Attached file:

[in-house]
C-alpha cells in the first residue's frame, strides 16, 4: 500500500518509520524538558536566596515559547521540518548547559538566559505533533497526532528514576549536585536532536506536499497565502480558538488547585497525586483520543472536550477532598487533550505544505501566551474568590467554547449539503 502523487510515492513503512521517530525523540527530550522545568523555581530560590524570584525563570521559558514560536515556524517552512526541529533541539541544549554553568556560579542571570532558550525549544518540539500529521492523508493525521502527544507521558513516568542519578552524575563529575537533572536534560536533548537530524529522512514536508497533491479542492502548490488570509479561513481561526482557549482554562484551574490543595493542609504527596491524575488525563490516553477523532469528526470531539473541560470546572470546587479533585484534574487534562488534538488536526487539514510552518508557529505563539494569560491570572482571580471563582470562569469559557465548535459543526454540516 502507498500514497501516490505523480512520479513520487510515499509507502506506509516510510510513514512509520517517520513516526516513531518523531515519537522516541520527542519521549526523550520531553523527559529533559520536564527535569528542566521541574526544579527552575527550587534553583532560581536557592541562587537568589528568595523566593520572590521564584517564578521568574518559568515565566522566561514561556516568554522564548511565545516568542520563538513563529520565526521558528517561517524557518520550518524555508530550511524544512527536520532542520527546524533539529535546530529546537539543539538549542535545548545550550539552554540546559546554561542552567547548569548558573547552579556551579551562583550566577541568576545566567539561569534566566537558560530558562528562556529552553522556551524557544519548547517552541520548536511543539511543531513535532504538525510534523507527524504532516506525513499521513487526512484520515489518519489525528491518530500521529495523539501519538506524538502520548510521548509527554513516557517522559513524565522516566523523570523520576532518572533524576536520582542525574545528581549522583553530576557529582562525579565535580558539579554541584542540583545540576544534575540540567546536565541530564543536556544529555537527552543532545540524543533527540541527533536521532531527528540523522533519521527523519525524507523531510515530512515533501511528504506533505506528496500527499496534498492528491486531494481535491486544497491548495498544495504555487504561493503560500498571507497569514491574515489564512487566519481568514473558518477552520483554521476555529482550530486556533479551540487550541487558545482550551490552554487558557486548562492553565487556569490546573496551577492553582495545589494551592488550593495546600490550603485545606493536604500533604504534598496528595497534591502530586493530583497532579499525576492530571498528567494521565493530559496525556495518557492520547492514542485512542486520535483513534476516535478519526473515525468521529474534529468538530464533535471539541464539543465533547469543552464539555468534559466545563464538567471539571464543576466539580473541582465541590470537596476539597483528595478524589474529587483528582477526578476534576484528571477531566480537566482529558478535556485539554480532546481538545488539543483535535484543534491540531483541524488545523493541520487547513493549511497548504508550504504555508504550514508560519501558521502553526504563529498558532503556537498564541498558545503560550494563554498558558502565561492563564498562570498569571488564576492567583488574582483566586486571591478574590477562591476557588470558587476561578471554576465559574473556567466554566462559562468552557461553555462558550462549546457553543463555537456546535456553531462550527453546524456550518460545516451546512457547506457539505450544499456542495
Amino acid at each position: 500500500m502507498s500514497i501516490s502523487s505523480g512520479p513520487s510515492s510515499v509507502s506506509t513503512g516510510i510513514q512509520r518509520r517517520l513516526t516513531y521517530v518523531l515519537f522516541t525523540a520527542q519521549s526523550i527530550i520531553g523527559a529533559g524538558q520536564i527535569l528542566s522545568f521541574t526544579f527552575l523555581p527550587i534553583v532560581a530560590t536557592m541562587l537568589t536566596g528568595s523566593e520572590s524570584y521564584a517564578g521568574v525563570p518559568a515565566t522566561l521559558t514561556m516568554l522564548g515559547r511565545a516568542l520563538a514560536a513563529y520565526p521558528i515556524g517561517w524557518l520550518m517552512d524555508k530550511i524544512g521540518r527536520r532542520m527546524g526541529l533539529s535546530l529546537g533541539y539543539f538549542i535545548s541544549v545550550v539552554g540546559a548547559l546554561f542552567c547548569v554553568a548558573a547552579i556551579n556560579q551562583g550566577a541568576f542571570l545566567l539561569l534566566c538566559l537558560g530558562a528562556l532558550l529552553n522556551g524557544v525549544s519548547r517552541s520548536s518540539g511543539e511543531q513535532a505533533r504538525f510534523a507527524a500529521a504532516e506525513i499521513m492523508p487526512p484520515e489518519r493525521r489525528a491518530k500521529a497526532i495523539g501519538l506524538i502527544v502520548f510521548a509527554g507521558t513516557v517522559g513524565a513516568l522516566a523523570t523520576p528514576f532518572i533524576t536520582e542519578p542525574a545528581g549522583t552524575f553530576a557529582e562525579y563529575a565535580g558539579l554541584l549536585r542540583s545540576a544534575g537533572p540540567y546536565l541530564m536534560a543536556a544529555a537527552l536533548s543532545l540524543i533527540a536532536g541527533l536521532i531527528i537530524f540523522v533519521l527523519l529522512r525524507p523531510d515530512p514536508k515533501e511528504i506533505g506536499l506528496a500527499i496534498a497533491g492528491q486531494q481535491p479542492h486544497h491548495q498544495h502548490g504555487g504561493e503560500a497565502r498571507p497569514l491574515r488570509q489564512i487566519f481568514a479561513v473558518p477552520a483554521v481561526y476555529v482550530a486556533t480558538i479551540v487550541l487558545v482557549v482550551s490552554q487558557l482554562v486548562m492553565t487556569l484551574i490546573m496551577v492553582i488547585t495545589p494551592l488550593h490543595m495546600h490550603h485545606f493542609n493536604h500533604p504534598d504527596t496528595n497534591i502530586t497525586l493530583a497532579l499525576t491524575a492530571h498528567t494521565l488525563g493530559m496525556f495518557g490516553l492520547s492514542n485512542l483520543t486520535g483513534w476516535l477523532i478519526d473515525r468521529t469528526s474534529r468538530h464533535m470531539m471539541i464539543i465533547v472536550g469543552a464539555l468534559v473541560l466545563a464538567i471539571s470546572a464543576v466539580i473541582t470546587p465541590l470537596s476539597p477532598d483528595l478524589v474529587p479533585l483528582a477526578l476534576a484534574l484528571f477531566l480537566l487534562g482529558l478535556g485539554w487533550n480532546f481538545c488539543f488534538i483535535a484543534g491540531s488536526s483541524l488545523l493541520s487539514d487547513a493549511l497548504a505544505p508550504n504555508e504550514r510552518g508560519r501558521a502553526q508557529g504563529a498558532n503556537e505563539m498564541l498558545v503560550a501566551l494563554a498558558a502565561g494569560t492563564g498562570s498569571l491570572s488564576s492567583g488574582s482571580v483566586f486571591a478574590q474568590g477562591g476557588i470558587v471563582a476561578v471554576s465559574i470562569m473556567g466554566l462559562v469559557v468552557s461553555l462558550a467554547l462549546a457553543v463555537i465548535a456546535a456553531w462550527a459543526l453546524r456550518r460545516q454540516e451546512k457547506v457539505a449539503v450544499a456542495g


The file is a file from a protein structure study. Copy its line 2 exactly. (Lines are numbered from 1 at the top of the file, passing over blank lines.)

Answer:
C-alpha cells in the first residue's frame, strides 16, 4: 500500500518509520524538558536566596515559547521540518548547559538566559505533533497526532528514576549536585536532536506536499497565502480558538488547585497525586483520543472536550477532598487533550505544505501566551474568590467554547449539503 502523487510515492513503512521517530525523540527530550522545568523555581530560590524570584525563570521559558514560536515556524517552512526541529533541539541544549554553568556560579542571570532558550525549544518540539500529521492523508493525521502527544507521558513516568542519578552524575563529575537533572536534560536533548537530524529522512514536508497533491479542492502548490488570509479561513481561526482557549482554562484551574490543595493542609504527596491524575488525563490516553477523532469528526470531539473541560470546572470546587479533585484534574487534562488534538488536526487539514510552518508557529505563539494569560491570572482571580471563582470562569469559557465548535459543526454540516 502507498500514497501516490505523480512520479513520487510515499509507502506506509516510510510513514512509520517517520513516526516513531518523531515519537522516541520527542519521549526523550520531553523527559529533559520536564527535569528542566521541574526544579527552575527550587534553583532560581536557592541562587537568589528568595523566593520572590521564584517564578521568574518559568515565566522566561514561556516568554522564548511565545516568542520563538513563529520565526521558528517561517524557518520550518524555508530550511524544512527536520532542520527546524533539529535546530529546537539543539538549542535545548545550550539552554540546559546554561542552567547548569548558573547552579556551579551562583550566577541568576545566567539561569534566566537558560530558562528562556529552553522556551524557544519548547517552541520548536511543539511543531513535532504538525510534523507527524504532516506525513499521513487526512484520515489518519489525528491518530500521529495523539501519538506524538502520548510521548509527554513516557517522559513524565522516566523523570523520576532518572533524576536520582542525574545528581549522583553530576557529582562525579565535580558539579554541584542540583545540576544534575540540567546536565541530564543536556544529555537527552543532545540524543533527540541527533536521532531527528540523522533519521527523519525524507523531510515530512515533501511528504506533505506528496500527499496534498492528491486531494481535491486544497491548495498544495504555487504561493503560500498571507497569514491574515489564512487566519481568514473558518477552520483554521476555529482550530486556533479551540487550541487558545482550551490552554487558557486548562492553565487556569490546573496551577492553582495545589494551592488550593495546600490550603485545606493536604500533604504534598496528595497534591502530586493530583497532579499525576492530571498528567494521565493530559496525556495518557492520547492514542485512542486520535483513534476516535478519526473515525468521529474534529468538530464533535471539541464539543465533547469543552464539555468534559466545563464538567471539571464543576466539580473541582465541590470537596476539597483528595478524589474529587483528582477526578476534576484528571477531566480537566482529558478535556485539554480532546481538545488539543483535535484543534491540531483541524488545523493541520487547513493549511497548504508550504504555508504550514508560519501558521502553526504563529498558532503556537498564541498558545503560550494563554498558558502565561492563564498562570498569571488564576492567583488574582483566586486571591478574590477562591476557588470558587476561578471554576465559574473556567466554566462559562468552557461553555462558550462549546457553543463555537456546535456553531462550527453546524456550518460545516451546512457547506457539505450544499456542495